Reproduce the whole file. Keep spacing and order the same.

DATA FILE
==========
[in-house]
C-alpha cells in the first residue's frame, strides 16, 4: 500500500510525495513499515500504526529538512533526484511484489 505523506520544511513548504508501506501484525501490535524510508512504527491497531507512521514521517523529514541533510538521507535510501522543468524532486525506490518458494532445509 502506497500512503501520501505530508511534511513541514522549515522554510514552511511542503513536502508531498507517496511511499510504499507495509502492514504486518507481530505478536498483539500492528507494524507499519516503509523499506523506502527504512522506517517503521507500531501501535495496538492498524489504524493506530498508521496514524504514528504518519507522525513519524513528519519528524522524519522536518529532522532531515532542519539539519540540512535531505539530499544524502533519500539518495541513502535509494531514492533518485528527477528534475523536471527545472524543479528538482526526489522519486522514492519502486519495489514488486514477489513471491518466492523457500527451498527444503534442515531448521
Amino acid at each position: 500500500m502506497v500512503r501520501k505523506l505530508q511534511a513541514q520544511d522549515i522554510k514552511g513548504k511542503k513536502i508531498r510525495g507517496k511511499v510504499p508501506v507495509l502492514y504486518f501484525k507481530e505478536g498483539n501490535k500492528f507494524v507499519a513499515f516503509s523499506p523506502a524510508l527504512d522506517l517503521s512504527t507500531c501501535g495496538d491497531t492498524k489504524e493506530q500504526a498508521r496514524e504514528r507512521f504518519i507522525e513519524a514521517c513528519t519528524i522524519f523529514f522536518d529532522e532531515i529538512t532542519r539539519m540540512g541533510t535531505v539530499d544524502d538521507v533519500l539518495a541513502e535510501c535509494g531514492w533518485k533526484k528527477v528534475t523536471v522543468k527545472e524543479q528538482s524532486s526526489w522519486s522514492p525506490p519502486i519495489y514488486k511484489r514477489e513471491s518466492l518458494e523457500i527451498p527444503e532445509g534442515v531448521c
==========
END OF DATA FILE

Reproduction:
[in-house]
C-alpha cells in the first residue's frame, strides 16, 4: 500500500510525495513499515500504526529538512533526484511484489 505523506520544511513548504508501506501484525501490535524510508512504527491497531507512521514521517523529514541533510538521507535510501522543468524532486525506490518458494532445509 502506497500512503501520501505530508511534511513541514522549515522554510514552511511542503513536502508531498507517496511511499510504499507495509502492514504486518507481530505478536498483539500492528507494524507499519516503509523499506523506502527504512522506517517503521507500531501501535495496538492498524489504524493506530498508521496514524504514528504518519507522525513519524513528519519528524522524519522536518529532522532531515532542519539539519540540512535531505539530499544524502533519500539518495541513502535509494531514492533518485528527477528534475523536471527545472524543479528538482526526489522519486522514492519502486519495489514488486514477489513471491518466492523457500527451498527444503534442515531448521
Amino acid at each position: 500500500m502506497v500512503r501520501k505523506l505530508q511534511a513541514q520544511d522549515i522554510k514552511g513548504k511542503k513536502i508531498r510525495g507517496k511511499v510504499p508501506v507495509l502492514y504486518f501484525k507481530e505478536g498483539n501490535k500492528f507494524v507499519a513499515f516503509s523499506p523506502a524510508l527504512d522506517l517503521s512504527t507500531c501501535g495496538d491497531t492498524k489504524e493506530q500504526a498508521r496514524e504514528r507512521f504518519i507522525e513519524a514521517c513528519t519528524i522524519f523529514f522536518d529532522e532531515i529538512t532542519r539539519m540540512g541533510t535531505v539530499d544524502d538521507v533519500l539518495a541513502e535510501c535509494g531514492w533518485k533526484k528527477v528534475t523536471v522543468k527545472e524543479q528538482s524532486s526526489w522519486s522514492p525506490p519502486i519495489y514488486k511484489r514477489e513471491s518466492l518458494e523457500i527451498p527444503e532445509g534442515v531448521c